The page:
Similar to the Chromebook, the Chromebase loses almost all usability if there isn't a persistent online connection. That might not be as much of a problem with this desktop, since it houses integrated Wi-Fi and an Ethernet port.
However, if the Internet service goes out, the system becomes little more than a pretty screen. It is possible to download documents to the local drive, and certain apps work offline, but keep in mind that Chrome OS relies very heavily on the cloud. Fortunately, the Chromebase handles USB drives with no problem, and can read NTFS format to boot.
Getting comfortable with the Chromebase
Frankly, the Chrome OS keyboard takes getting used to. There are no function keys. The top row of keys is either replaced by Chrome-specific operations, represented by vague icons, or operate general settings like brightness and volume.
Worse off, the keys aren't all in places that make sense. For example, the refresh key is where F3 would be, not F5 (the refresh key on Windows and Mac keyboards). The most annoying bit of the keyboard is the lack of a caps lock key, which drives a typist like me – who uses a lot of acronyms – absolutely nuts.
Instead, the key is replaced by a Search key, while relegating the caps lock function to Alt + Search. That said, there is no doubt a learning curve here, especially when coming from a Windows or Mac background. It was a long while before I started feeling productive with the Chromebase.
Watching a TV show using Google Play proved to be a less than satisfactory experience, since a one hour program suffered from a lot of stuttering during playback. Thankfully, these issues weren't present while watching YouTube videos or Netflix videos, which is strange, considering how the player looks identical to YouTube.
The rear-facing speakers are pretty weak and poorly placed. I was initially disappointed, because hardly any sound came out of them even after cranking the volume up to max. It wasn't until later that I discovered that there are two sets of volume controls. One is found on the keyboard, which adjusts the sound through Chrome OS. The other on unlabeled arrow buttons beneath the screen, on the thick, silver plastic bezel, which changes the volume at the hardware level.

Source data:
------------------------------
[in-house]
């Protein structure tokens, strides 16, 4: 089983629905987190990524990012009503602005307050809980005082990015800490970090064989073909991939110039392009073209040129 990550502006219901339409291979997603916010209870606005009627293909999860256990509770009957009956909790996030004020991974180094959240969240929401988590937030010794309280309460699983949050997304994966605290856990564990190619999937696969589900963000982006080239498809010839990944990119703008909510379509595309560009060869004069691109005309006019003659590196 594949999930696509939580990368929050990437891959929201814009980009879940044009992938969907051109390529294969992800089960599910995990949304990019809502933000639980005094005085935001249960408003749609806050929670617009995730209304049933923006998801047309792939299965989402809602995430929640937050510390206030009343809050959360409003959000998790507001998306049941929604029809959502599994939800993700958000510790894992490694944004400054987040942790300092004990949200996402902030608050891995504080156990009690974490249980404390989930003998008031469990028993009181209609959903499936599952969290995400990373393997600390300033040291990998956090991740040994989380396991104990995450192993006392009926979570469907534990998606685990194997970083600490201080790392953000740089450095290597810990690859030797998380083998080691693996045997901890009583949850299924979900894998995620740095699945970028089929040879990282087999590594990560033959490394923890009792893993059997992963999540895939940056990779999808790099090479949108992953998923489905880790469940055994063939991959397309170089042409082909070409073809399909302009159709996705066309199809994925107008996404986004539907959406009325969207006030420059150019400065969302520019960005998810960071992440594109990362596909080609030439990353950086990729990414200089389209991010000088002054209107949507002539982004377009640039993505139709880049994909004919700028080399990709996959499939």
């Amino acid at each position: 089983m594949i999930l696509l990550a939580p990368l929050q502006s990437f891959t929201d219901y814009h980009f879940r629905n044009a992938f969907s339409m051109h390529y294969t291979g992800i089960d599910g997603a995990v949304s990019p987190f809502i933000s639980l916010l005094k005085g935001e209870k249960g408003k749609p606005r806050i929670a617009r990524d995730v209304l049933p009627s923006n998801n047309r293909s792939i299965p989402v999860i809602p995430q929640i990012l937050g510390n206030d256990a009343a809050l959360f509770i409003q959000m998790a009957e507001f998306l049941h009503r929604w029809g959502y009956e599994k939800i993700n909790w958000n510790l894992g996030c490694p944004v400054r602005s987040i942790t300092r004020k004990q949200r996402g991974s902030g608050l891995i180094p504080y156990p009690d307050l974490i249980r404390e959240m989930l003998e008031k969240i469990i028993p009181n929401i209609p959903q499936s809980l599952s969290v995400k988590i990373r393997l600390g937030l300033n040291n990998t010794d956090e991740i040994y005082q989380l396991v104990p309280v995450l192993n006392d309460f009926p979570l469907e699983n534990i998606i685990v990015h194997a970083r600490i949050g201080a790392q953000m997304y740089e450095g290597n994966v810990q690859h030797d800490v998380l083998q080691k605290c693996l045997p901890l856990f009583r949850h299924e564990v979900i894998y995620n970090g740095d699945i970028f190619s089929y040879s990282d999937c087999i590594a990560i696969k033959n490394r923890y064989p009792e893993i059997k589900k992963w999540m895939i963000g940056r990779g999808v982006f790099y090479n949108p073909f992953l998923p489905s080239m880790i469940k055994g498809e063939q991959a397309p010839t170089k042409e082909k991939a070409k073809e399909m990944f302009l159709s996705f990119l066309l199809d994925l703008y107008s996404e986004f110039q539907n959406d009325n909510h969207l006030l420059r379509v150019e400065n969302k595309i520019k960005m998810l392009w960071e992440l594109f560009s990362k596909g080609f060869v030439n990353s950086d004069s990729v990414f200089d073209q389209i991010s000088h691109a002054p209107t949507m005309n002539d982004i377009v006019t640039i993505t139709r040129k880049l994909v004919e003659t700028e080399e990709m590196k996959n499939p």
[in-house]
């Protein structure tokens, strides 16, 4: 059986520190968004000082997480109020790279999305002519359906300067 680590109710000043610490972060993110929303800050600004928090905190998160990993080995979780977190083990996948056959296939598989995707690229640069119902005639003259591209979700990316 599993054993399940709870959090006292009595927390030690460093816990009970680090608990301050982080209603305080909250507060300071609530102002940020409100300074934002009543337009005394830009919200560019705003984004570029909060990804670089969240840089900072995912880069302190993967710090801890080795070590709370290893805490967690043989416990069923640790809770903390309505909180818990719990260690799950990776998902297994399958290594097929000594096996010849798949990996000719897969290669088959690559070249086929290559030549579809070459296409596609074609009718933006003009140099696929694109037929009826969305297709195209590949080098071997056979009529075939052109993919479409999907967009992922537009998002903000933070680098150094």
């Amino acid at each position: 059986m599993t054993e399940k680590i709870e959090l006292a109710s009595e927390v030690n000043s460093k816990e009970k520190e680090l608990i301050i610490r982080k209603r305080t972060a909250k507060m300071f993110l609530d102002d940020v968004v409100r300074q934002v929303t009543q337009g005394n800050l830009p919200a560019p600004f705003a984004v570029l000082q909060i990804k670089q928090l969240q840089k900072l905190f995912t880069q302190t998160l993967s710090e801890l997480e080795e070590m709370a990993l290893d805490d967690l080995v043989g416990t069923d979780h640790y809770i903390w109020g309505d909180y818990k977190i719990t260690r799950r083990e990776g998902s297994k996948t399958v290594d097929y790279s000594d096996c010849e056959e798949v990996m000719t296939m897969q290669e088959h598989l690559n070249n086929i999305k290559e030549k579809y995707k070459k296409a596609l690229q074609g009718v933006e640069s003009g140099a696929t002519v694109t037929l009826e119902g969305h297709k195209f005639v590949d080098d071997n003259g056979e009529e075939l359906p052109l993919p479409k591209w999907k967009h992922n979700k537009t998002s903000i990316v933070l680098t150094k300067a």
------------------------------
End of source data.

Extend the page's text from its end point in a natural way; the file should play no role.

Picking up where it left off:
Even if you overlook how unintuitive that is, the sound comes out tinny and becomes distorted when set too loud regardless. Your best bet is to either stick with headphones or pair the system up to a bluetooth speaker, like the Jambox Mini. (At least that's what I used.)
Digging into the desktop
The screen itself is decent enough, but I've seen better even on budget all-in-one PCs running Windows, like the Acer Aspire Z3. While this LG monitor isn't exactly eye-popping, it is bright, produces a good range of color and doesn't suffer from glare.
The screen also offers two handy reader modes, which reduce the blue light so that the screen looks more like paper, and therefore reduces eye strain. The first mode gives the picture an almost salmon-colored hue. The second is more white but isn't as bright as the normal viewing mode.
After poring through a few chapters of a Kindle book using the Amazon Cloud Reader, I can't say with 100% certainty that either reader mode reduced my eye fatigue. However, returning to normal brightness definitely stung my eyes for a bit. While neither of these modes will stand in for an Amazon Kindle Paperwhite, it's a good function to have.
Another big plus for the Chromebase is the built-in webcam for Hangouts. The picture comes in nice and clear, and even works well in low-light conditions. One potential downside is the fact that there is no microphone jack, so those that like to use headsets for Internet calls will have to use a USB option. However, doing so will take up one of the few remaining USB ports.
Making the switch over to Chrome OS from a Windows or Mac background is a significant culture shock. But, aside from a few quibbles, the LG Chromebase does exactly what it sets out to do.
It's a decent, large screen all-in-one PC that performs well and costs less than a base model iPad Air. The main problem is the sense of minimalism and lack of versatility when stacked up against Windows or Mac systems.
But if you're already a heavy user of Google Docs, Drive, Gmail, and Calendar for your everyday computing, then you're already familiar with the majority of Chrome OS's defining tools. It's just a matter of making the leap and relying on the Chrome browser exclusively to fill your needs. If you can live with that, then the LG Chromebase is an excellent value.